Results of PCR assay in KA and PKDL clinical samples and controls
Source of DNA
KA bone marrow
Normal tissue from
The invention is described in detail hereafter and this description should not be construed as a limitation on the scope of the invention.
Patients: Fifty one Kala-azar patients hailing from Bihar (India) and reporting to Safdarjung hospital (SJH), New Delhi (India) were included in the study at the pretreatment stage. The patients presented with characteristic symptoms of KA such as fever, hepatosplenomegaly, anemia and leukopenia. Only those cases were taken where the diagnosis of KA was confirmed by demonstration of parasites in bone marrow aspirates. Blood was taken from all 51 patients. In addition, bone marrow samples were obtained from 8 of these patients. Clinical samples were also taken from a total of 48 PKDL patients that were originally from Bihar (India) and reported to the Dermatology Department of SJH during the period from 1996-2000. Forty five of these reported history of KA while the remaining three were not aware of it. The time elapsed after cure from KA in the 45 patients ranged from 1-15 years.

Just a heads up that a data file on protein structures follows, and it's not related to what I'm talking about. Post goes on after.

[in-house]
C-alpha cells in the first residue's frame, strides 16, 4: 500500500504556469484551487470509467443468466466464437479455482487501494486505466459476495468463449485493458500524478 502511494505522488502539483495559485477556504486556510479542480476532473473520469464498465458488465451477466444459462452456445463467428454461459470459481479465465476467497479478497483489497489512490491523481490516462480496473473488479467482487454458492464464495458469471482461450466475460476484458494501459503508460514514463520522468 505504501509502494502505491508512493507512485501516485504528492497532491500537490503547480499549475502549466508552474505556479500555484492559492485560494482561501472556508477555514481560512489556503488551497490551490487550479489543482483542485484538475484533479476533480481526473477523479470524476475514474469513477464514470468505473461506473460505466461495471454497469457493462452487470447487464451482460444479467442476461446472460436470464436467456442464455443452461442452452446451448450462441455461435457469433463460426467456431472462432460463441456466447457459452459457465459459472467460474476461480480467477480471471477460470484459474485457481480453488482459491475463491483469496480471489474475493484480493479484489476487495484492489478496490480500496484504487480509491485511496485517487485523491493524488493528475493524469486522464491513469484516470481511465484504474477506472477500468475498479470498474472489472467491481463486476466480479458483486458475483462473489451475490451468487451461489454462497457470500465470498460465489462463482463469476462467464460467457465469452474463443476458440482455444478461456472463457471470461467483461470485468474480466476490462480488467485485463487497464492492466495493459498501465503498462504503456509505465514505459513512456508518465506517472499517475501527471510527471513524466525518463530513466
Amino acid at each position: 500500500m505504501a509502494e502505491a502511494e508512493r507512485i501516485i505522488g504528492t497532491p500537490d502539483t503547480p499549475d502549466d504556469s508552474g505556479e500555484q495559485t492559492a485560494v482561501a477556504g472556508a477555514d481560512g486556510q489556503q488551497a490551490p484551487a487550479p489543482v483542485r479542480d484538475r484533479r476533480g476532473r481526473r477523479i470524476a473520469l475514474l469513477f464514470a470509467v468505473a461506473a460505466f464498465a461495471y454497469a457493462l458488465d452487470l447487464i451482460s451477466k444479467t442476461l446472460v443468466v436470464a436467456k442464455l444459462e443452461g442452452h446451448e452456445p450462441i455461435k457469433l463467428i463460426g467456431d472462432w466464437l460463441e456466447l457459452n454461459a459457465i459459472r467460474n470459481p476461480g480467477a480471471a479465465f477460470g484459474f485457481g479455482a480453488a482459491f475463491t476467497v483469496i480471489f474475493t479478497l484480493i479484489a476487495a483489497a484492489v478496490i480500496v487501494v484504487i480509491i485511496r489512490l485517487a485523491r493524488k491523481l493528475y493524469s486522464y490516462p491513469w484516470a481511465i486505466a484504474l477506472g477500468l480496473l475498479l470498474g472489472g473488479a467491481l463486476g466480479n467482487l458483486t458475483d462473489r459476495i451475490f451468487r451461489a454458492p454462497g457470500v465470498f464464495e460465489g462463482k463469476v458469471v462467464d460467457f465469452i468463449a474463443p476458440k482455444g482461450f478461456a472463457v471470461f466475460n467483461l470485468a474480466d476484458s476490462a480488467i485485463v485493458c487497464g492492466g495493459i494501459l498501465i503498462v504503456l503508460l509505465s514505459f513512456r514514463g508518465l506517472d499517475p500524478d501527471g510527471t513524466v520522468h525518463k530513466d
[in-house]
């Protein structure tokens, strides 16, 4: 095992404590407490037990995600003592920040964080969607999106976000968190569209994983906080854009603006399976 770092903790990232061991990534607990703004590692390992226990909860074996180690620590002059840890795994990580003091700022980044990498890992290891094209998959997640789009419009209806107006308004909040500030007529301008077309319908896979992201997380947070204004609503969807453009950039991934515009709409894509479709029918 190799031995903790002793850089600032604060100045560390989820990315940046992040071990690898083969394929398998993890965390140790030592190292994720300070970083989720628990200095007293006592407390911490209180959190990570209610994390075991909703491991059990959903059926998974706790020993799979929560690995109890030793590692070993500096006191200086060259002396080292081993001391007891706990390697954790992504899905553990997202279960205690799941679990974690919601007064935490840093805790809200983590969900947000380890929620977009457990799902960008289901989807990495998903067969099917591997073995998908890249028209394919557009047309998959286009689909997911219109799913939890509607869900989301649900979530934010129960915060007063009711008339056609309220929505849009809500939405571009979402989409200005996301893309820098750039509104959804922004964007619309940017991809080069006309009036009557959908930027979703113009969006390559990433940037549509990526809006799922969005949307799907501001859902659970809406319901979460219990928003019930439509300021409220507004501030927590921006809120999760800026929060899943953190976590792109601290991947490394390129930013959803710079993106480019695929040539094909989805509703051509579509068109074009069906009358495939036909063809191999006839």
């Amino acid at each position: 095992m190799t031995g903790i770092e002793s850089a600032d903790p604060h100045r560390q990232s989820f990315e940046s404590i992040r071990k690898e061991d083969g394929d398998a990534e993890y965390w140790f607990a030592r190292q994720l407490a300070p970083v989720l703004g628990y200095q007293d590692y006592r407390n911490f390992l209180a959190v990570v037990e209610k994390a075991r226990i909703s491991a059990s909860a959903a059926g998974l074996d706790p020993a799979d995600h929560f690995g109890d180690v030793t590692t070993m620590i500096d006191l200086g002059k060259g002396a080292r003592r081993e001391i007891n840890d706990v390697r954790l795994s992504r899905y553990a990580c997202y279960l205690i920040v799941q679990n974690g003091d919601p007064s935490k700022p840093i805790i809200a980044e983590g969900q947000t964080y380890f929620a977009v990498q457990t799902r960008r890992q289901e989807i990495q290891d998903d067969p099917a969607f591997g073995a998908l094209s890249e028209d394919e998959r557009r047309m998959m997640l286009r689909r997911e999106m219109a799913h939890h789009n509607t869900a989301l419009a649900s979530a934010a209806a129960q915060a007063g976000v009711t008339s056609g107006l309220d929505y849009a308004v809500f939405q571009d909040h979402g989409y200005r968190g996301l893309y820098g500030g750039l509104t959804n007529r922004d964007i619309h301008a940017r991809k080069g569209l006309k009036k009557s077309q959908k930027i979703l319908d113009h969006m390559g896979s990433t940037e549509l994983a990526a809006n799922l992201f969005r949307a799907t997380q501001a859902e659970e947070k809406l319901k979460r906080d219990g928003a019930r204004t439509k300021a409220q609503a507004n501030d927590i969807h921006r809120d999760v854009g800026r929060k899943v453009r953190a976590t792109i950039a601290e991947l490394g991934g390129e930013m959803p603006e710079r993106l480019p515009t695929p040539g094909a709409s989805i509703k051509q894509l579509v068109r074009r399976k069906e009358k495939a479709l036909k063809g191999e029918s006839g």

Clinical diagnosis in 36 cases was based on condition characterized by erythematous indurate areas, papulonodular and hypochromic macules in a bilateral distribution. The remaining 12 patients had a predominantly macular presentation, most of them being the subject of a recent study. Slit skin smears stained by Giemsa were positive in only 10 cases. Histopathological findings on skin biopsies were similar to those reported earlier. The dermis showed a diffuse infiltration by lymphocytes, histiocytes and plasma cells. All patients responded well to therapy with sodium antimony gluconate. The control group of patients comprised of confirmed cases of malaria, pulmonary tuberculosis and lepromatous leprosy from SJH. Twenty healthy volunteers living in endemic area (such as Muzaffarpur, Bihar of India) were also included in the control group.